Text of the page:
Mastery And Spontaneity

I recently read Keith Johnstone’s Impro, an absolutely fascinating book that has been on my shelf for years. I read the chapter on status when I first got it (in fact that chapter is why I bought the book in the first place) which I’ve sent to friends and which has influenced my perception of social dynamics ever since. I remember trying to read the rest of the book but at the time, it didn’t speak to me.

I might talk about the book in a separate post but there’s one idea that has kept my mind occupied since I read it. Johnstone has a very critical view of formal education. He seems to consider its main effect to deaden curiosity and stifle the natural flow of creative expression that kids have. He’s scornful of other ways of teaching theatre and believes that the fault for failure to learn lies with the teacher.

One of the ideas that I found useful to understand my own process is that people can’t do improv because it reveals too much of themselves and they’re afraid of others’ judgement. This, according to him, is why people try to be original when asked told to imagine a box, open it and say what’s inside: it creates a facade of originality that hides the true self. This is a phenomenon I’ve seen described in other terms but his admonishment of “don’t be original!” is the version I like most so far.

Anyway, what I want to get to is the idea that while structured education can be a hinderance in free expression, it seems to me like mastery of a skill can also create an entirely new conduit for creativity to flow through. I have often seen play out when teaching other people simple origami models. Origami is an art that is quite unforgiving to beginners: the first few dozen models most people fold are crooked and asymmetric. Most people look at the result of their folding and are frustrated with the result.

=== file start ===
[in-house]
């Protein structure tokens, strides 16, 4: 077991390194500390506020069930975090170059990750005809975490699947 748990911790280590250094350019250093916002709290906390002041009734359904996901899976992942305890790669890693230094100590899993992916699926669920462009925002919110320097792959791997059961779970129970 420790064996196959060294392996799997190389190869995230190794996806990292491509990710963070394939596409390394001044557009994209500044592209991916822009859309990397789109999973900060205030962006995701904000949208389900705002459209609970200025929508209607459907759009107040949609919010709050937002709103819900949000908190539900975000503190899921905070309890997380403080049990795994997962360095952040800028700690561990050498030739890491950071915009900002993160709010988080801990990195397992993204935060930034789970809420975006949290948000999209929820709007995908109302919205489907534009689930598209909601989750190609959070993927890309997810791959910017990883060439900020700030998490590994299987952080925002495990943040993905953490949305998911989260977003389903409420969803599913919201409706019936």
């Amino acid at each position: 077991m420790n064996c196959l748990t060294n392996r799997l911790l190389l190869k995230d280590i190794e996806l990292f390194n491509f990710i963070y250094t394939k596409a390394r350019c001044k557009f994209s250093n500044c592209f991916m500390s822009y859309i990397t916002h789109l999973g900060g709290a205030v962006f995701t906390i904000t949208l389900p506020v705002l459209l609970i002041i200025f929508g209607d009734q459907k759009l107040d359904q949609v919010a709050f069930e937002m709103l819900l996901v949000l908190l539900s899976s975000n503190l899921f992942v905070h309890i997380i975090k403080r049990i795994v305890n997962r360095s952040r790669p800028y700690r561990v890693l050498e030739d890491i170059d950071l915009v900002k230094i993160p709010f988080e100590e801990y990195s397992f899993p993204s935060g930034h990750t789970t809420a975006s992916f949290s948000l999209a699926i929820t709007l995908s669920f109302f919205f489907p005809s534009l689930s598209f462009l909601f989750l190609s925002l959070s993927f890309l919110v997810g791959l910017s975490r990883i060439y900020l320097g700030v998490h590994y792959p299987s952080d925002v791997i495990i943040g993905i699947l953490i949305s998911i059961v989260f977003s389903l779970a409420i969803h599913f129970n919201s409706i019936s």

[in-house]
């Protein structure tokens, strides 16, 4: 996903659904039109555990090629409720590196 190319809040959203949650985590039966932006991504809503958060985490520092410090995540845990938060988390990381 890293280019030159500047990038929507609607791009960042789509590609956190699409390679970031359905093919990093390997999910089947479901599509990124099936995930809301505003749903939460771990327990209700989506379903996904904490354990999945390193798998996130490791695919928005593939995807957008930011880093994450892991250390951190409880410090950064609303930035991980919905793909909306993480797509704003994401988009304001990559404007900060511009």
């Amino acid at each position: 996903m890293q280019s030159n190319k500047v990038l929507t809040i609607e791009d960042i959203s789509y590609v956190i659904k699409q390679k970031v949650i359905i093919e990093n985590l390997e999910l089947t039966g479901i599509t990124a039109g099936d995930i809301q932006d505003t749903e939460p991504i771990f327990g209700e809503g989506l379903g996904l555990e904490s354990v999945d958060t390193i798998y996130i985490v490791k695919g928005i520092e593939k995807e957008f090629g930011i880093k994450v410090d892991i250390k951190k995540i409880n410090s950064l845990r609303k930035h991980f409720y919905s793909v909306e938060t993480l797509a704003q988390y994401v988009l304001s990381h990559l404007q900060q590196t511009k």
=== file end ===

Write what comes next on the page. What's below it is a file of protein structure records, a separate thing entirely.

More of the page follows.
One way to look at it is that all origami is of equal aesthetic value, however, I’m not so concerned with aesthetics in this post but rather human experience. When people feel dissatisfied with their creative output, is this an Incorrect Emotion created by too much formal education? Origami has always been fun for me, from the first model to the most recent. Still, wet folding an animal, trying to soften all the straight lines and trying to make it come alive feels more creative to me than following one diagram after the other, copying folds from my screen to the paper the way I did early on.

Maybe a good way of thinking about it is to remove constraints to my creativity like lack of technical ability. Another is probably taste but I’ll have to leave that for the next post.